Thursday, April 17, 2014

The Chicken Bus to El Paredon

After three weeks at the Spanish books, I needed to get out of Antigua for the weekend, so I planned a surfing trip to a small fishing village in southern Guatemala called El Paredon. After hearing about my plans that week, a few of my classmates decided they wanted to come with me, so at 1pm last Friday Jossie, Kylie, Meredith, Paul and I walked to Antigua's bus station with a mind for some adventure.

Antigua's bus station is actually a dusty, weird-smelling dirt lot located behind the market with no ticket counters or posted schedules. A cacophony of voices assaults the ears as the ayudante for each bus yells his destination. We followed a man yelling "Escuintlaescuintlaescuintlaescuintlaaaaaa" to a brightly painted chicken bus.


I should take a second to talk about chicken buses. Originally American school buses, once they reach a certain age or mileage or something they're sold second-hand and driven across Mexico to start new lives in Guatemala as medium-distance private coaches. Often painted bright colors and tricked out with lights, these glamorous but cheap transportation options have become a symbol of Guatemala for many travelers as they careen around corners and barely stop to let passengers on and off.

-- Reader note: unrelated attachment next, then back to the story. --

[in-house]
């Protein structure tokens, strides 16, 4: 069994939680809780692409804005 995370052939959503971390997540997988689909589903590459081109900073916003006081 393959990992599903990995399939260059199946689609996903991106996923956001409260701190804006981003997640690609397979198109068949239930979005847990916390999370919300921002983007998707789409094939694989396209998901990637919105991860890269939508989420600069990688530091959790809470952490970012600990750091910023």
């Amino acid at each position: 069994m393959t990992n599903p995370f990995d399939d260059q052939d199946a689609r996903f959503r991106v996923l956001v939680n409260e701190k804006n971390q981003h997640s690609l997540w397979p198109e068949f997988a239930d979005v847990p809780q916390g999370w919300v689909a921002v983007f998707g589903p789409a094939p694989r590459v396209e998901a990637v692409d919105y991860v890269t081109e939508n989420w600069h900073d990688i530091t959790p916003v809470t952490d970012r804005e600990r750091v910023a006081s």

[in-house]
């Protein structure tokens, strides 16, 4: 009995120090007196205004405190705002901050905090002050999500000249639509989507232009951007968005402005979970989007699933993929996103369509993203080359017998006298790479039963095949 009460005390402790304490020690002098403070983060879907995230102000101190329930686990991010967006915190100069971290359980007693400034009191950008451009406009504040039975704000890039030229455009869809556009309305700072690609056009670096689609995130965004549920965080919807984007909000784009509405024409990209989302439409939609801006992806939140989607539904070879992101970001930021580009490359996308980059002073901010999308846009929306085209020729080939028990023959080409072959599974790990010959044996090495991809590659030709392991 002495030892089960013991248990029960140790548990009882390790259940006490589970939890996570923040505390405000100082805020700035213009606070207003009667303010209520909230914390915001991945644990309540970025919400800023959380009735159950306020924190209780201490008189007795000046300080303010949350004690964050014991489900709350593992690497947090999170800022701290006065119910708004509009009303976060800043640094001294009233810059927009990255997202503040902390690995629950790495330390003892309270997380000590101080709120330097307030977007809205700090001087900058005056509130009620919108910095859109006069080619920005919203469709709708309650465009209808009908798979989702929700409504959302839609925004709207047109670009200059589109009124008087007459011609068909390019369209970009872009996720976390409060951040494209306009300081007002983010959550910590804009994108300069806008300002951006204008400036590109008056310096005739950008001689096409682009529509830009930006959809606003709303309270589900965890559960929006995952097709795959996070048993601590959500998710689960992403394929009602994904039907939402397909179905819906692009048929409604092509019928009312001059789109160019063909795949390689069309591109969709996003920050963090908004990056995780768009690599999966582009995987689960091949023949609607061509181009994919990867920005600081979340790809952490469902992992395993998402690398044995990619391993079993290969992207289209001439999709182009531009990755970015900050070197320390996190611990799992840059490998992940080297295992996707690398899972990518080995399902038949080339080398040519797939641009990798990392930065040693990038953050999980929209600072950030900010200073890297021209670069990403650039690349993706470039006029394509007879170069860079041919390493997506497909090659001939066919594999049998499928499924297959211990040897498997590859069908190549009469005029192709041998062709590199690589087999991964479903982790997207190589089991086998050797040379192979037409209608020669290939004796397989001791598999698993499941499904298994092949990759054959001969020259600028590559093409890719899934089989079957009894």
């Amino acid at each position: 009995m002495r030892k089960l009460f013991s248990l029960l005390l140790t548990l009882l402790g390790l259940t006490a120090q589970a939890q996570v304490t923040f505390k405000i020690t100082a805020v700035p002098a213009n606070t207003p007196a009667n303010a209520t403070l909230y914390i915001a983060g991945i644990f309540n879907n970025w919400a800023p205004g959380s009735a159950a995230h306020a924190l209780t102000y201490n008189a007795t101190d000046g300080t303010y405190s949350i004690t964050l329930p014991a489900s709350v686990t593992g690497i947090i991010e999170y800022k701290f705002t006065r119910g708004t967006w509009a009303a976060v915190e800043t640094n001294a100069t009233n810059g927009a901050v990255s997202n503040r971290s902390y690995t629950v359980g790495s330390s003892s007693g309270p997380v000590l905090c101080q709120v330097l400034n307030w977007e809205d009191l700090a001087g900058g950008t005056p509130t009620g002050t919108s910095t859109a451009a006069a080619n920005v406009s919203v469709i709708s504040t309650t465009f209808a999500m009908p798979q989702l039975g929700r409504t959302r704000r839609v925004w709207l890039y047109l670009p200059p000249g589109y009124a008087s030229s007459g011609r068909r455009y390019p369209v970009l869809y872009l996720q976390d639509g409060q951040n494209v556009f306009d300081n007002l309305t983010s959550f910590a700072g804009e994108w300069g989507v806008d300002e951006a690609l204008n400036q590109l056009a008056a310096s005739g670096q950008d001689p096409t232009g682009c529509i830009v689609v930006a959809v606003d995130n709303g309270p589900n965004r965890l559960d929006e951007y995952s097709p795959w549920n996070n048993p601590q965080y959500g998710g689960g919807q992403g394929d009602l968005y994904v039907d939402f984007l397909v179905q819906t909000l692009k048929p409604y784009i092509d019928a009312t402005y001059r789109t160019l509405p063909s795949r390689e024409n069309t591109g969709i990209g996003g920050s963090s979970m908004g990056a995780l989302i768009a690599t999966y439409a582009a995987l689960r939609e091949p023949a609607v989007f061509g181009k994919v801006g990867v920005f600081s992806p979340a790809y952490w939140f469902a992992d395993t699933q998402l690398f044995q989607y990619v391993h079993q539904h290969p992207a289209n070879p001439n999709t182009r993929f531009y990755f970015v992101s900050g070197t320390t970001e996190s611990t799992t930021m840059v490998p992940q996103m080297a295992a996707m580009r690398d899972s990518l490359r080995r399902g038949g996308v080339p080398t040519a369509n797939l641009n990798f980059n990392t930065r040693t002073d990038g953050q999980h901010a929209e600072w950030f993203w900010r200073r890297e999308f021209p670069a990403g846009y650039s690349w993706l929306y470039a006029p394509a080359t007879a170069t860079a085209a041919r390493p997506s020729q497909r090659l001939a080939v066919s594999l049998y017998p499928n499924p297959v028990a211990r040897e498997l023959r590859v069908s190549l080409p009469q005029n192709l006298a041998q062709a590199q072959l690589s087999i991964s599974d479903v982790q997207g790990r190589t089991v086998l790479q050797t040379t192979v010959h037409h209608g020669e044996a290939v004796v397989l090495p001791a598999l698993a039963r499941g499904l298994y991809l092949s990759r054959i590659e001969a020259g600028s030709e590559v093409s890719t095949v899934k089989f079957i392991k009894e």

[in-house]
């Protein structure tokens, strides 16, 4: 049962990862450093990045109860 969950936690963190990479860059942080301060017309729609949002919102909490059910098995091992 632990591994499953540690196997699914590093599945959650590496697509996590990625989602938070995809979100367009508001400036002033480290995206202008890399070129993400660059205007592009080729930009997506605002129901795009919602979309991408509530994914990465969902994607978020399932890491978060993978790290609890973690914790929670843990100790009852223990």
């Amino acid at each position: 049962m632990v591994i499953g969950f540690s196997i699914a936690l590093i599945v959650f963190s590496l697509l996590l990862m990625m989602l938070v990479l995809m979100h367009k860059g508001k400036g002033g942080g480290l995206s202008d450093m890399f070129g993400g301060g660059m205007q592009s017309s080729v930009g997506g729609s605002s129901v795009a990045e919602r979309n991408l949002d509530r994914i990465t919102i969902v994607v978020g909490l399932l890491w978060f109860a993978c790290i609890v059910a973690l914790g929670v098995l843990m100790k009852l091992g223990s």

Our bus, which was packed with more and more people (hence the name "chicken bus") as the ride went on cost us 8 quetzales (about $1) for the 1.5 hours to Escuintla. In the hot dry streets of Escuintla, we found and boarded a bus headed for the coastal community of Sipacate. Twenty more quetzales, 1.5 more hours and 2 overly long rest stops later, we were dropped off in Sipacate, where we hailed two tuk-tuks.


Oh, what's a tuk-tuk? Travelers to southern and south-eastern Asia might be more familiar with these, but apparently they're big in Guate as well - super-charged, golf cart-sized three wheelers that serve as taxis for shorter distances. Our two tuk-tuks raced us down a long rural road, 7 kilometers through rice fields to a lonely pier on the Acoma river called El Escondite.


At the river I negotiated for one of the men operating a small river boat to take us down the river and up a different branch to isolated El Paredon. The sun was setting as we passed through thick mangrove forest on either side, curious leaping fish and other animals peeking at us from the water.




We arrived in El Paredon right as dusk was beginning to set and were welcomed at La Choza Chula by a small local boy and two of the house's inhabitants, Seth and Kate. The trip had taken about 4.5 hours and 48 quetzales (~$6) to reach the isolated paradise of El Paredon.